4. The persecuted church is not focused on its own persecution. The church has not abandoned the Great Commission just because they are suffering at the hands of others. The suffering church is not a church of self-pity. In many ways, they see their affliction as normal, and aim to help those who are experiencing even greater forms of suffering. According to World Watch List, North Korea, Somalia, Syria, Iraq, and Afghanistan are the five countries where Christians are persecuted most. In order to allow the Body to function well in these countries, selfishness cannot be the attitude of the church.
The persecuted church is often overlooked because people make light of the situation. However, a day in the life of a persecuted church member would be a challenge to anyone’s faith. Christians around the world suffer trial and tribulation, oppression and violence, torture and death. Many newly converted Christians live in fear of accusations of blasphemy from members of their old religion. For some, persecution discourages them from accepting Christ, but for many, the example of other believers has inspired them to stand firmly on the promise of God’s glory and their own sanctification. Many believers do stand up to persecution with confidence in the power of Christ, trusting that whatever the outcome, both death and life will be used for the glory of God. Every day, people suffer for Christ, while many Christians in the Western world live lives of compromise and oblivion.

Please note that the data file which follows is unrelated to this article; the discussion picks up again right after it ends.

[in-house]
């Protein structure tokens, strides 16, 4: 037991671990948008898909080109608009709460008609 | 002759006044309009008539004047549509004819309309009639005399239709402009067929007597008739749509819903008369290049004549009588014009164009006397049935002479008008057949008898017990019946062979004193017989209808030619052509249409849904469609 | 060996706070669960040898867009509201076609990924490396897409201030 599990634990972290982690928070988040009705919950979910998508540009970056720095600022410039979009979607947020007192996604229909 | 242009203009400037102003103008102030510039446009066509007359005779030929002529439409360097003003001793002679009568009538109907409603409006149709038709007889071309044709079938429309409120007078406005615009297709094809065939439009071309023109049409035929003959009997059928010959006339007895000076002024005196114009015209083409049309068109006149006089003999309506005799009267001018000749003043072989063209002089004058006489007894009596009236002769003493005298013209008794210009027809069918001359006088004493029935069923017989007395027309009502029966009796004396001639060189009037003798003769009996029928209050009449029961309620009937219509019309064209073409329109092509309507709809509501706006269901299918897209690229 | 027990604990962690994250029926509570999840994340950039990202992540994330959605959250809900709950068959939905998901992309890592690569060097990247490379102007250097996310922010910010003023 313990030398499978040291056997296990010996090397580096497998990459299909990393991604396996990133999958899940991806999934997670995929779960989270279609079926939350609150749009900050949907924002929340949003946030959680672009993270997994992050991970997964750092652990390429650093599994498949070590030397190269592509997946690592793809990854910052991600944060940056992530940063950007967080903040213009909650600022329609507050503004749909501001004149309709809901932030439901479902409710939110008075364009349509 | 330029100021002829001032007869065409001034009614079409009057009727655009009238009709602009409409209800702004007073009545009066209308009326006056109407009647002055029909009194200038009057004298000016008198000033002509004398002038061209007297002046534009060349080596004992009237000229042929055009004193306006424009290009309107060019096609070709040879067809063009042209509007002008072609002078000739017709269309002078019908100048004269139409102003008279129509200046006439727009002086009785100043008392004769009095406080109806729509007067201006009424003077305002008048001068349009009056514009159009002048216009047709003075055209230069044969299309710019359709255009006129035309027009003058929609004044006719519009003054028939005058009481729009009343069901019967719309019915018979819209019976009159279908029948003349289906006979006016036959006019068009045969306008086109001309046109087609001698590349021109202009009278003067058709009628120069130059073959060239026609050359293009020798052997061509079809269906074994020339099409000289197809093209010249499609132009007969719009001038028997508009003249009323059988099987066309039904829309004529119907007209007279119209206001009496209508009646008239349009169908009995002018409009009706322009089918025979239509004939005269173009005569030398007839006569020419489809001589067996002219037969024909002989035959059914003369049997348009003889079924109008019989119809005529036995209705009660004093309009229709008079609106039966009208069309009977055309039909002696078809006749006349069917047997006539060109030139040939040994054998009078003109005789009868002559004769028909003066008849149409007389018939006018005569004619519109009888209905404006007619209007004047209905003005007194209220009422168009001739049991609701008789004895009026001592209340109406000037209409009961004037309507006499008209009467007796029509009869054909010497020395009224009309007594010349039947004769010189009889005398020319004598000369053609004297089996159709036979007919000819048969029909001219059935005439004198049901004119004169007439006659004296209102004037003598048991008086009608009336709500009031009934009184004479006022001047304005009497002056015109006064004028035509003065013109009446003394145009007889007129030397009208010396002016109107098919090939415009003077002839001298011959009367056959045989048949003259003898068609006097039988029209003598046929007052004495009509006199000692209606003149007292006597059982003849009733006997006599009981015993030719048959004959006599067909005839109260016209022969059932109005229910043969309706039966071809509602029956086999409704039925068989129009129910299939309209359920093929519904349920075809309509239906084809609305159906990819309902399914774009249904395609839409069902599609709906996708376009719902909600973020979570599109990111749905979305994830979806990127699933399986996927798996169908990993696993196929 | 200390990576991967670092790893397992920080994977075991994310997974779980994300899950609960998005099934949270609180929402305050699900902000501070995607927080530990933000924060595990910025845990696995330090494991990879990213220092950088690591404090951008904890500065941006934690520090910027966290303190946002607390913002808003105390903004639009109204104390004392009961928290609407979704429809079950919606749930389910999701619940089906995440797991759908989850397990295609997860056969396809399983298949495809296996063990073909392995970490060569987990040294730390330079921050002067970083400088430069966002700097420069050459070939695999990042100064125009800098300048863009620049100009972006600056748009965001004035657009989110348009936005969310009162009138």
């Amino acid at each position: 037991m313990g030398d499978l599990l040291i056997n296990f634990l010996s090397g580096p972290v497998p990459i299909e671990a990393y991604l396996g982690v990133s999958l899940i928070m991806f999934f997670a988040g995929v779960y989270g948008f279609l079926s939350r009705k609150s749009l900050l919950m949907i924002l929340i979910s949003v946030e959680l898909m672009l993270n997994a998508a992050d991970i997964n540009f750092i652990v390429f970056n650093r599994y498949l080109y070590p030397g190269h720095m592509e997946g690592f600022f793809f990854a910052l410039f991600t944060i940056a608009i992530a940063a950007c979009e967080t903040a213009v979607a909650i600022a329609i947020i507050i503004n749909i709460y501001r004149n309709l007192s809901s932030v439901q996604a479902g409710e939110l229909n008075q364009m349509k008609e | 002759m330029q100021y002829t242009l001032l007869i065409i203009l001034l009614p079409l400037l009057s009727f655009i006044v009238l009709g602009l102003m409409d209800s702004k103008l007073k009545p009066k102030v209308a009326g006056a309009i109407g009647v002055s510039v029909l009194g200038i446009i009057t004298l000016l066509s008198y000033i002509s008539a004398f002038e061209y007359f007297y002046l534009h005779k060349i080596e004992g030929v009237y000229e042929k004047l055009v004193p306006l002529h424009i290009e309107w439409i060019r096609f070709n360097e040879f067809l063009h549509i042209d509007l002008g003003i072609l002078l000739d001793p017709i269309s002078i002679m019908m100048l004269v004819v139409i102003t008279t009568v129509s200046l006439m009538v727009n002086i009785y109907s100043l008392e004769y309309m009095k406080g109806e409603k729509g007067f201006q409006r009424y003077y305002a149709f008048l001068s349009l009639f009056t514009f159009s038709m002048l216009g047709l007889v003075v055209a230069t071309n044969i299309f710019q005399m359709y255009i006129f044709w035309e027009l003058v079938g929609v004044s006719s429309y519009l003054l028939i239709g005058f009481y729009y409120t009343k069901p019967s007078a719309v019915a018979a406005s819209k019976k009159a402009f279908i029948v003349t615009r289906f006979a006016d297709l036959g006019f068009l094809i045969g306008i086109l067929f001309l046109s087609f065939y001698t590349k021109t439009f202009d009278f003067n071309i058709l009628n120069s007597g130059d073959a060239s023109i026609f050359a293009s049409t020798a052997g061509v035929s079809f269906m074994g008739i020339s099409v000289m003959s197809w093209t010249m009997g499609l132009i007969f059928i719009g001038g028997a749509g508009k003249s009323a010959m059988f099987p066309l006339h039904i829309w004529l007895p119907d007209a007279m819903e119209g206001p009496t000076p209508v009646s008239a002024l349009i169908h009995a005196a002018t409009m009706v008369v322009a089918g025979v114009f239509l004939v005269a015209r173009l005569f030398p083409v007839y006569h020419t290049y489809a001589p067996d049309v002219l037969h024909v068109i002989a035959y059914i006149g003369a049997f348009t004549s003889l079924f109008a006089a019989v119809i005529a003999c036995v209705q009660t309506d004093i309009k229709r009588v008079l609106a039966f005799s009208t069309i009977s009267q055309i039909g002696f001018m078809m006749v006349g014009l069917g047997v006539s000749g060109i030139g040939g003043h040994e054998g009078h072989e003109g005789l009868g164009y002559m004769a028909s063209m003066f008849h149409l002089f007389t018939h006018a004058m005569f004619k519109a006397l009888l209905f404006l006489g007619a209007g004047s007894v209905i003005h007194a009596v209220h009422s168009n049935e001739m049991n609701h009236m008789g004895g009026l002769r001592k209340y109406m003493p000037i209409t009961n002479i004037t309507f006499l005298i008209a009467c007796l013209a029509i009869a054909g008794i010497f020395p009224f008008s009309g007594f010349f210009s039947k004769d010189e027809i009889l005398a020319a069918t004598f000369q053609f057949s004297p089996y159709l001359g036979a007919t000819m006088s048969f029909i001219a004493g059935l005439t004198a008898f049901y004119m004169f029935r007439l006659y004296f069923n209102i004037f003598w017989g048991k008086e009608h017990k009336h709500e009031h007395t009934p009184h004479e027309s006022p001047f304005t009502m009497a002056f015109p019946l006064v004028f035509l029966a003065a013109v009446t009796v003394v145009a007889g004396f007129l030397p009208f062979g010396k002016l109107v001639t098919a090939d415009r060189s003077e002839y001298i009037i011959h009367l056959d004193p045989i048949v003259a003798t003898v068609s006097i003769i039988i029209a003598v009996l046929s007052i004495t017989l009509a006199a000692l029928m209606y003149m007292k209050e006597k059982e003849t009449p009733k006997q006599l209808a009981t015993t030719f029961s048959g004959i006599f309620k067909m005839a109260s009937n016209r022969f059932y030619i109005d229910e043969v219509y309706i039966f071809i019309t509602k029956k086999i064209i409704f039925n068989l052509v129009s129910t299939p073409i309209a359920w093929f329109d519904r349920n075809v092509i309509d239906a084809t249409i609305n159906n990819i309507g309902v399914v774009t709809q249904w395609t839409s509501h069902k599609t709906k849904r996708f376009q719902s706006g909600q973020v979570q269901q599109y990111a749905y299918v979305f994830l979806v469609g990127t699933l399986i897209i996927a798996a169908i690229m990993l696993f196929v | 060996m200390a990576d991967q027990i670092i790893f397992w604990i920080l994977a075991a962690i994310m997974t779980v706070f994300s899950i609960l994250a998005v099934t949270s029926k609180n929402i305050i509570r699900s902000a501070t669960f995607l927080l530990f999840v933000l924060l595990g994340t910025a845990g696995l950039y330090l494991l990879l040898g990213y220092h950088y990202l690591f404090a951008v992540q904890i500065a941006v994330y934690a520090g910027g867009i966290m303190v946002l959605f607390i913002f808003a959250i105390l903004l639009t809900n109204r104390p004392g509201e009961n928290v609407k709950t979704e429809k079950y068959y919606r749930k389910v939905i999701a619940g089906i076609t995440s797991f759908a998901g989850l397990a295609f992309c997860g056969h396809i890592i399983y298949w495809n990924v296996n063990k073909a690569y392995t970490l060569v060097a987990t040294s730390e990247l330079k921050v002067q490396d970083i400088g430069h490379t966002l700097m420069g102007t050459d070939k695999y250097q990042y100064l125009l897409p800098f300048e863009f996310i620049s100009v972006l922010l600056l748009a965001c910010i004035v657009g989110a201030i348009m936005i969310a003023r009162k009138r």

Written by: Emily Thornhill
How Great Thou Art, indeed!